The Maestro’s Corner: A Forties Fidelio

“Wahre Liebe Fürcht Nicht”

Leonore’s famous aria “Abscheulicher! Wo eilst du hin?” in which she professes her love for her husband and her fear that she will be discovered. Karita Mattila as Fidelio (Leonore). This is from the 2000s version of this production.


Emma San Martin, Editor-At-Large

With the 2017 opera season in full swing, it’s often difficult to choose which amazing performance to attend.  However, if you’re thinking of heading to the opera for a classy night out, you should definitely consider going to a performance of Beethoven’s euphoric masterpiece, Fidelio.  The production of Fidelio currently being shown at the Metropolitan Opera is an older one, having first been shown in 2000.  However, with an all-new cast and conductor, it sounds and feels much different from the first version.

In addition, the production itself is a break from tradition.  Fidelio is supposed to be set in Seville, during the late-18th century political upheaval following the French Revolution.  However, the Met’s production places it in an unspecified but much more modern setting.  From the clothing and equipment we see in the production, it hints at a time frame sometime during the forties.  With this shift in date, we also see a shift in the nature of the characters.  Instead of a cruel nobleman in lace and leather, the villain Don Pizarro is a ruthless mafia mobster in a three-piece suit.  Instead of a bumbling soldier in a tricorn hat, the secondary tenor Jaquino is a confused young military recruit in an ill-fitting khaki uniform.  And, instead of shrunken peasants clad in rags, the prisoners’ chorus consists of luckless young political prisoners in dirty white jumpsuits.

The shift is electrifying, but what it really brings home is the timeless nature of this remarkable opera.  Even with all the changes, additions, and modifications, Fidelio remains.  The main character – Leonore, disguised as a prison assistant to rescue her husband – is just as heroic in a blue button-down shirt as she would be in full 18th-century Spanish soldier regalia.  The jailer’s daughter, Marzelline, is just as sweet and innocent in a cherry-red swing dress as she would be in a colonial corset and flounced skirt.  The power of Beethoven’s music carries just as magnificently through the concrete prison as it would in a stone bastille.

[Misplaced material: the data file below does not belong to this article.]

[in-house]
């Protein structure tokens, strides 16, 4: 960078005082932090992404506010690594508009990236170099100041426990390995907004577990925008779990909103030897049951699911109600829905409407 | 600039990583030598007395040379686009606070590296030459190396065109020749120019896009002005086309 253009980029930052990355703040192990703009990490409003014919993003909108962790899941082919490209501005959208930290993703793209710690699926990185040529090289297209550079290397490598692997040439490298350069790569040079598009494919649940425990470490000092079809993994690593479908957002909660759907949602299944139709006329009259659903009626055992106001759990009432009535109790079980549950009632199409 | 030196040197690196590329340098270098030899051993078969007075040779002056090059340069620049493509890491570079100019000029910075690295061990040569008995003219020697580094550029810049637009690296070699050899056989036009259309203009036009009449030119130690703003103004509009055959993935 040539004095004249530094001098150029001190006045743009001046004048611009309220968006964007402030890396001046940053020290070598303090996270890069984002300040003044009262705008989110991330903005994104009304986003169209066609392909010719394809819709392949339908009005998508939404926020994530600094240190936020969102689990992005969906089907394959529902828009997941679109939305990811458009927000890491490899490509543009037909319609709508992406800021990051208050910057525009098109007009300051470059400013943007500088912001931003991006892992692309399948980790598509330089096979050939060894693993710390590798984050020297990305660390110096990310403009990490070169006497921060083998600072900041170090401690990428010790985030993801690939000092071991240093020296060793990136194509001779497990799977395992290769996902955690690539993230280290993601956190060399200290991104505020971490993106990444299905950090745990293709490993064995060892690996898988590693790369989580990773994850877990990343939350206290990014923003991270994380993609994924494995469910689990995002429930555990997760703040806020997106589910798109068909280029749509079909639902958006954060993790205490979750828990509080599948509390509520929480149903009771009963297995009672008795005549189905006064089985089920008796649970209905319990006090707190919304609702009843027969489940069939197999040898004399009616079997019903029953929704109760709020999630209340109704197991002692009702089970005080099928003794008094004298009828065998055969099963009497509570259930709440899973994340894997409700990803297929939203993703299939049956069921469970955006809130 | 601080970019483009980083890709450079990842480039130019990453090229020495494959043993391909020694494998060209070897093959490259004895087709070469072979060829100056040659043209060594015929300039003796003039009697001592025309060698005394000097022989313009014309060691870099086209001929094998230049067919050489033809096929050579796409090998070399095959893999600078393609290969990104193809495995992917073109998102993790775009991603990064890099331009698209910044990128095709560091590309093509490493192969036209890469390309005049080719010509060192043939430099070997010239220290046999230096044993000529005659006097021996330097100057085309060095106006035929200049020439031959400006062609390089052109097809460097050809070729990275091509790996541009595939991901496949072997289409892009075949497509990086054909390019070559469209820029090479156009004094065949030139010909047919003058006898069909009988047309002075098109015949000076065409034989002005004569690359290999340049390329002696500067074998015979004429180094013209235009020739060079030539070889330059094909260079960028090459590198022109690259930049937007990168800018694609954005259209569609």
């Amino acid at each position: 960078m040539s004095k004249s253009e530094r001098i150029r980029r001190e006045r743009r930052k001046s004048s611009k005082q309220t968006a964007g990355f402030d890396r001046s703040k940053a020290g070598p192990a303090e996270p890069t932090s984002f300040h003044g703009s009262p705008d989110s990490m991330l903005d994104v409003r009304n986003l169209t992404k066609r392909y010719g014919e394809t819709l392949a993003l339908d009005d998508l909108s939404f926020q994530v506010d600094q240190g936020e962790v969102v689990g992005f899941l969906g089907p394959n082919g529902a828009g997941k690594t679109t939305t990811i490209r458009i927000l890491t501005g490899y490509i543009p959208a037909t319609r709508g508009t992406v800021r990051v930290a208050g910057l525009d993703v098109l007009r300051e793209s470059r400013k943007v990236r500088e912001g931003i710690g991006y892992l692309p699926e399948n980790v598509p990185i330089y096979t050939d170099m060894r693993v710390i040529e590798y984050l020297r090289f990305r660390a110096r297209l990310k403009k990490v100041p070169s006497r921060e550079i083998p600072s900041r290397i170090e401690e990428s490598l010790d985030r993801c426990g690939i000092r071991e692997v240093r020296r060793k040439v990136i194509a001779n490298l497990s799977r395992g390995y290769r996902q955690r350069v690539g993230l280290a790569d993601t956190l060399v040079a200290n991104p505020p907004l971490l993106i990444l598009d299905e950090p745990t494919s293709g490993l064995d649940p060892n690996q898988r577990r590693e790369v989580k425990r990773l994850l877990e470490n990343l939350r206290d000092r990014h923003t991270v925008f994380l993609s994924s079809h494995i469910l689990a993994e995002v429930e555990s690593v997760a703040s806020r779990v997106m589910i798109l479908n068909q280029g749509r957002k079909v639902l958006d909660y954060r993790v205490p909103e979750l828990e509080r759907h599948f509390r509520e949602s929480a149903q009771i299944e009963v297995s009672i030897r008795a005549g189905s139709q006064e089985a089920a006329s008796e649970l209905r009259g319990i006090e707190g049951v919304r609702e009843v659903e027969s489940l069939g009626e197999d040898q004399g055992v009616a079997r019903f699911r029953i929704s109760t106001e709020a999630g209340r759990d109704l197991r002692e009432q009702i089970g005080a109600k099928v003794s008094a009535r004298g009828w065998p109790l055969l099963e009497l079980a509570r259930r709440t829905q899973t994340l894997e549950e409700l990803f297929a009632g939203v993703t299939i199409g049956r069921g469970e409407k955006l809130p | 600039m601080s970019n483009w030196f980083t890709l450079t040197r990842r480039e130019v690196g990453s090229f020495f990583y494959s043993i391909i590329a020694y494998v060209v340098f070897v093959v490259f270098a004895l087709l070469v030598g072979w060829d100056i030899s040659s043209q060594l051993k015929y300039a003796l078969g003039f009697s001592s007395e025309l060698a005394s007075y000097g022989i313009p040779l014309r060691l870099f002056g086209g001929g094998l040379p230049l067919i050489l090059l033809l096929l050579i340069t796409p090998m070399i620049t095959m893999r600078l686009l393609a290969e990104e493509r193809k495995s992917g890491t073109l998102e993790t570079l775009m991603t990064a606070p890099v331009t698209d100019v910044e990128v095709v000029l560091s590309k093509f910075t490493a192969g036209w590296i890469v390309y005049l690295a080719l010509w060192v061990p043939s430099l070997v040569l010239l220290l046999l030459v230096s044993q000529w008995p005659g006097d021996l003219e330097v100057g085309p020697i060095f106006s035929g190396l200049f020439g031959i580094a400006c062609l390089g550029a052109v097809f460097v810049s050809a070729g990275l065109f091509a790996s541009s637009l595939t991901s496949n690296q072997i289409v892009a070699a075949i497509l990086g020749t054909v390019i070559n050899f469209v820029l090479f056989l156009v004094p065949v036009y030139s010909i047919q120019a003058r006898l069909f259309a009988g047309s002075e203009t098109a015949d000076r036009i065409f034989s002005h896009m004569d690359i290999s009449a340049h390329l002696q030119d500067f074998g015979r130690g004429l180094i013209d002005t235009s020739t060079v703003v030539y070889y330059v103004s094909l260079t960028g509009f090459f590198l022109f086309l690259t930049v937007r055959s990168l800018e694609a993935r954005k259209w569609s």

The sets, too, are superb, and very evocatively employed.  In the first act, multiple levels of prison cells line the walls, and the pleading hands of the prisoners within are often visible between the bars.  When the prisoners are let out for a brief taste of sunlight, the hesitant emergence of the white jumpsuits and the hushed, heartfelt swell in the music send pangs through the audience.  In the second act, the darkness and squalor of the underground cell is remarkably well portrayed, with high, grimy, water-stained walls, pipes, and dead lights.  It really feels like an underground cell, and the entrance of the singers down a precariously long metal ladder at the back wall further reinforces the impression.

That being said, there are a few aspects of the production that could use some tweaking.  For one thing, the prison setting is slightly too bleak and stereotypically Teutonic to really complement Beethoven’s style of music.  At times, it feels forced, especially during the scenes where it’s crowded with soldiers.  For another thing, the soldiers themselves are far too gentle and disorganized to be forties military men.  They could have gotten away with it if they were not so strictly dressed, but as it is, there is a slight incongruence there as well.  Finally, on a musical-structural note, the transition between the first and second halves of the second act is extremely abrupt and unrealistic, as a wall at the back of the prison is lifted to reveal the sky outside.  The production managers would have done well to simply lower the curtain, play one of Beethoven’s three extra overtures, and raise the curtain on the new scene instead.  This would have had the added advantage of slightly lengthening the runtime of the opera, which is very short, and giving the audience an extra instrumental ear treat.

These flaws, however, are few.  Fidelio shines bright.  And no better words can portray its timeless heroism than those which, while the audience enters, are projected onto the curtain before it rises:


Wahre Liebe Fürcht Nicht.


This simple German phrase translates to “True love fears nothing.”  This is the key to Fidelio’s magic.  No matter when, where, or how it is portrayed, this opera’s ecstatic celebration of true love and boundless devotion emerges unspoiled.  This production, superbly set and superbly sung, is no exception.


If you scroll down on this page:, you will find high-quality, subtitled clips from the latest performances of the production.


Author’s Note:  If you’ve been following my articles, you’ll know that I have written about Beethoven’s lone opera Fidelio before.  This first article was a discussion of how Fidelio was a reflection of Beethoven’s desire to marry and have a family.  Initially, I thought that this would suffice to cover Fidelio for once and all.  However, after attending a stellar performance of the Metropolitan Opera’s current production of Fidelio, I thought it was worth returning to.  This article focuses on the specifics of the production, and its connection to the music.